It was only on this appointment did we discover how serious this was. A practice fire drill went off, little man is very bad with the high pitched noise one makes. He panics and becomes very unpredictable so when he didnt even look up, just carried on with the window I knew Little mans special interest was now deadly!

A plan was put together and I was given the hardest task of my life, to reduce and limit the amount of time little man spends on his interest. OK, I couldn’t switch of his brain but I would need to limit the other activities, especially the sliding of the doors. It was hard to be consistent! In many ways I felt half to blame. I had encouraged his interest but this is what I was always expected to do, it was always said to be a good thing! I don’t feel guilty anymore. I now understand that it’s important to support and encourage your child’s interest, what happen to little man was not my fault.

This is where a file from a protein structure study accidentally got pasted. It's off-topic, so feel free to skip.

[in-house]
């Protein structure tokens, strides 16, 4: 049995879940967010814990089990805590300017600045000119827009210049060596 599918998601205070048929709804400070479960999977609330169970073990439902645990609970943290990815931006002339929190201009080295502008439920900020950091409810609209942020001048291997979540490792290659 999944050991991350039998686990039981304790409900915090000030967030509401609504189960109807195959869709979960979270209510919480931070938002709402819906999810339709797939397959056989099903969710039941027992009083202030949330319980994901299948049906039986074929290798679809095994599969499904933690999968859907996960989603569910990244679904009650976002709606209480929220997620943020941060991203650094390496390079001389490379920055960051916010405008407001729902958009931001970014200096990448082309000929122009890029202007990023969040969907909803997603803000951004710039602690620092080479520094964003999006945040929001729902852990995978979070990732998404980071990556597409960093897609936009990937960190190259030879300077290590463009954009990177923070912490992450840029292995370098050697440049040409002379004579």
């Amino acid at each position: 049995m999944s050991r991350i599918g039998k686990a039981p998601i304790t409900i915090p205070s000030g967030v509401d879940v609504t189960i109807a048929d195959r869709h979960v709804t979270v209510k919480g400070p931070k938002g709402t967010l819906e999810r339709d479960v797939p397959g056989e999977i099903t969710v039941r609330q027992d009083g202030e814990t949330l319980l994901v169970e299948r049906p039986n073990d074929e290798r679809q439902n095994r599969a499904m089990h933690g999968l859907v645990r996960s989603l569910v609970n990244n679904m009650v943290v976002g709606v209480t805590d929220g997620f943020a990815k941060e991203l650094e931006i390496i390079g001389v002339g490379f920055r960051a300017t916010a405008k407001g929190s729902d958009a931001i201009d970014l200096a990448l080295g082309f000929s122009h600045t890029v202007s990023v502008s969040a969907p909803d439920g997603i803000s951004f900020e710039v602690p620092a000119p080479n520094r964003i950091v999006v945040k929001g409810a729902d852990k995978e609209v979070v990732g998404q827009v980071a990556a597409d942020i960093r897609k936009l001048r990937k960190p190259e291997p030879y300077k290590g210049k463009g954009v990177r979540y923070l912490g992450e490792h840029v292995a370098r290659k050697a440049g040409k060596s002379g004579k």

As the stress faded, once he found his perfect school, things did start to return to a more acceptable level. Now he likes Lego too and even stranger WWE wrestling has actually become his interest of choice. Yes he still likes transport but WWE is his special interest and in my opinion it’s a welcome change after 10 years.

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#HAWMC DAY 25 – D-DAY

28 Apr

That day was here, it had finally arrived. She put on her coat, took a deep breath as she closed the door behind her.

Sat at the bus stop a thousand thoughts bombarded her brain, she developed a list of endless questions storing them safely to the front of her mind. Boarding the bus she knew it was almost crunch time.